Local rates remain the lowest in the UK despite 4.99% increase
Council tax is going up in Wandsworth after councillors voted on Wednesday (March 6th) to approve this year’s budget. However average council tax bills in Wandsworth remain the lowest in the UK.
The Conservative administration is raising its portion of the charge by the maximum allowed without triggering a referendum – 4.99%. This means that Wandsworth's overall average Band D council tax bill for the year will amount to £770.31. Of this amount £320.51 will be paid to the Mayor of London for city-wide services such as policing.
2% of the council's 4.99% rise will pay for adult social care, with the remaining 2.99% funding other council services.
The Labour opposition argued at the town hall on Wednesday evening, that the 2.99% hike - but not the 2% for adult social care - should be reconsidered.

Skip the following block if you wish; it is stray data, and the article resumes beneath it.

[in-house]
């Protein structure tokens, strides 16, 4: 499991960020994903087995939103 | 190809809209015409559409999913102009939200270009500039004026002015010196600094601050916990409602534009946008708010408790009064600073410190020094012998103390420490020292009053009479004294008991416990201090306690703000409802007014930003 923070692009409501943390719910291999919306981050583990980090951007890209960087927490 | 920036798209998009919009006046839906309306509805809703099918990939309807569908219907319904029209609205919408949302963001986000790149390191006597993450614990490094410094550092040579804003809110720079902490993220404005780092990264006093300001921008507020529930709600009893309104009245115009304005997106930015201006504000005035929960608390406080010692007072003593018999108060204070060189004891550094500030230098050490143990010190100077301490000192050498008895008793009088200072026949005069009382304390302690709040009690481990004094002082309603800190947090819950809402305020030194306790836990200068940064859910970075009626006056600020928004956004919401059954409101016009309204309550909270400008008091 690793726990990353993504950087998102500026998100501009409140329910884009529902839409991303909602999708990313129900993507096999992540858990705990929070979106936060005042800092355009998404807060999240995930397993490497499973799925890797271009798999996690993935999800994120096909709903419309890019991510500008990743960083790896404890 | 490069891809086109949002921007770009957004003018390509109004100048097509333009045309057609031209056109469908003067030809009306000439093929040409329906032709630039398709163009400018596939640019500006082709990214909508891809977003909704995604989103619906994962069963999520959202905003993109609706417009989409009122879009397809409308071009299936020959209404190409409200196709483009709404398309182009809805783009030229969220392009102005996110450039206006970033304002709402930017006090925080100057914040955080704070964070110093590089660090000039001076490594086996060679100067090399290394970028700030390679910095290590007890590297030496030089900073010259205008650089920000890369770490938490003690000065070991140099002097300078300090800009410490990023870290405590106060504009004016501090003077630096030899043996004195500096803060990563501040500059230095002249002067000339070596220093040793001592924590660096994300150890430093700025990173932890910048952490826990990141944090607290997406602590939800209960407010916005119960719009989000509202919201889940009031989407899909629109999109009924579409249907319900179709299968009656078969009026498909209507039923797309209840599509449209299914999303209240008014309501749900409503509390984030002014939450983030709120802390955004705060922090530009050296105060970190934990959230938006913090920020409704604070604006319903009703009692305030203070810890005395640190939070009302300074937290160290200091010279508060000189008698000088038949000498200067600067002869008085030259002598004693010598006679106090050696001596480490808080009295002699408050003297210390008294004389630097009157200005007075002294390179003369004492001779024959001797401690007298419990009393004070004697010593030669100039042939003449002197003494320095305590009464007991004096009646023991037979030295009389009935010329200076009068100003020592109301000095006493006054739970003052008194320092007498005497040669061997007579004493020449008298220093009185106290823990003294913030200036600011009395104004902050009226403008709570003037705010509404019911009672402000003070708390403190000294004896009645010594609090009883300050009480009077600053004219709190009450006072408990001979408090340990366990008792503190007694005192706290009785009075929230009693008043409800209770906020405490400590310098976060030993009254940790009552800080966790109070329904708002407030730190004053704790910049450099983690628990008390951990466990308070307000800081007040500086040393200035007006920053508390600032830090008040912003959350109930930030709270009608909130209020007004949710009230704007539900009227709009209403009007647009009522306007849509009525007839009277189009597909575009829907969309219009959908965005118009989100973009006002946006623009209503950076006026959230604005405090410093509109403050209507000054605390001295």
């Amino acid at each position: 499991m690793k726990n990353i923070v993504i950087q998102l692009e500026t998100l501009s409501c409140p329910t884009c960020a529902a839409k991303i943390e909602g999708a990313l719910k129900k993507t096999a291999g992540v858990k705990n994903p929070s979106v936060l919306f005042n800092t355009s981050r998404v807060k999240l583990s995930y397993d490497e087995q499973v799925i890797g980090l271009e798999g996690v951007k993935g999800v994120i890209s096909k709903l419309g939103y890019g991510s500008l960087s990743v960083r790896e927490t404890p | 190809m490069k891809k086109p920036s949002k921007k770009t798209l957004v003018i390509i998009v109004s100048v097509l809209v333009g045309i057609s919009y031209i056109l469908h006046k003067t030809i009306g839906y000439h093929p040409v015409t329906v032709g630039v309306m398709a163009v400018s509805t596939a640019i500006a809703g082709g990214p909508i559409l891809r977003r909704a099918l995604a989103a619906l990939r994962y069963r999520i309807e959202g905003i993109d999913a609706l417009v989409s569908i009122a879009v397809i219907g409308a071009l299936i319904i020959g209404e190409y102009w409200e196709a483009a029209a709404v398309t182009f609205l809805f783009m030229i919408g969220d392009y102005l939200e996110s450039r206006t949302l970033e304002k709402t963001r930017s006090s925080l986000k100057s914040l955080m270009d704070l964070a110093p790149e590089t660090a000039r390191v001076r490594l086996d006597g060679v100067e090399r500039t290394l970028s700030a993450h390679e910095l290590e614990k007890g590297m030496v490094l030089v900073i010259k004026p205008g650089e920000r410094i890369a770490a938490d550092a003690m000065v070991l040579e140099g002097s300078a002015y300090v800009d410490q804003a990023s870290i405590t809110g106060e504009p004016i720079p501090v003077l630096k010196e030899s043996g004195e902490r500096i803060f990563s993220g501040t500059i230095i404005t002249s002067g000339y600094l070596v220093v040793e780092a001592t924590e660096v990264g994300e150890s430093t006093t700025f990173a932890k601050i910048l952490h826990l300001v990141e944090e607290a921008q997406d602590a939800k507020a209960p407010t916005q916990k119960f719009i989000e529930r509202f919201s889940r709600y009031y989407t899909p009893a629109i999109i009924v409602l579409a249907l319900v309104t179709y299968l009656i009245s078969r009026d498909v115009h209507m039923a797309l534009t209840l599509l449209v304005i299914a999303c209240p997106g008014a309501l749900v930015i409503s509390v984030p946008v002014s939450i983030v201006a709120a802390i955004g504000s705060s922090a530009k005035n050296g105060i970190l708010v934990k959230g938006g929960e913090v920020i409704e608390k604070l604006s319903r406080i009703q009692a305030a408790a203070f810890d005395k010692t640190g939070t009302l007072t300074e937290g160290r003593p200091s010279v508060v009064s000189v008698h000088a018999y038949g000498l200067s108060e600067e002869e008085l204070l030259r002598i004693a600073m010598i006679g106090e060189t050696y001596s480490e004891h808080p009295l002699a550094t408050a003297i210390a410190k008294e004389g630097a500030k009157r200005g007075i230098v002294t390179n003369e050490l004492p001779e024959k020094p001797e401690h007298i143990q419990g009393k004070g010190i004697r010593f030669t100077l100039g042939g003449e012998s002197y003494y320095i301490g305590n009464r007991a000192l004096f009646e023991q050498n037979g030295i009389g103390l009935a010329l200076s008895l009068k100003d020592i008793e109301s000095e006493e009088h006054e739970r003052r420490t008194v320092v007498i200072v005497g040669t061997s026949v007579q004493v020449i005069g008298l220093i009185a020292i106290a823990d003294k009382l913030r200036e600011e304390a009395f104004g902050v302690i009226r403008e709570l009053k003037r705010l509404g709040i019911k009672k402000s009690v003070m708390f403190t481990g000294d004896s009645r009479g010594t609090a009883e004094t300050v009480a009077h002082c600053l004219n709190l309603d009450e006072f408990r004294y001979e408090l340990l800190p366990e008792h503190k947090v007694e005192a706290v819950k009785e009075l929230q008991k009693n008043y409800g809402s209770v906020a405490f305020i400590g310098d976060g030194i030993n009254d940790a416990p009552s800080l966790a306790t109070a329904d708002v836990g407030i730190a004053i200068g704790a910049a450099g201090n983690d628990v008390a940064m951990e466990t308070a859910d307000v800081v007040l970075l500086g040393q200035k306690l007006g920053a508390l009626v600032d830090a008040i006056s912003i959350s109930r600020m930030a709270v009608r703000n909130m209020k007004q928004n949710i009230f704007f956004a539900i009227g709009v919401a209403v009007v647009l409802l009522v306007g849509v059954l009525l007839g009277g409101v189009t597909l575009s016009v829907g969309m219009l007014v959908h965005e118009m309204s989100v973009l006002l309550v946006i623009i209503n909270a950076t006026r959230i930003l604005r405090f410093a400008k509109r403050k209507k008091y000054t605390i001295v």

Council tax, they said, is regressive and hits the poorest hardest.
But the administration argued it was proud to have kept council tax relatively low for some time.
The council’s finance spokesman, Councillor Guy Senior, said: “Since council tax was introduced almost 30 years ago we have worked tirelessly to ensure our residents have been able to enjoy top quality services at a price they can afford.
“Over those three decades our residents have been charged the lowest average bills of anywhere in the country while at the same time they’ve benefited from record investment in roads, libraries and housing.
“It is through prudent and sensible financial management, with a relentless emphasis on delivering value for money, that we have been able to keep council tax bills to the absolute minimum while providing some of the best-run local government services in the country.
“We are also making sure we protect the vital social care services that many of our elderly residents, or those who are sick or vulnerable, and that their carers too rely on so heavily, which is why this year we are increasing the funds that pay for these crucial support services.”
Written with contributions from Callum Rutter, Local Democracy Reporter
March 13, 2019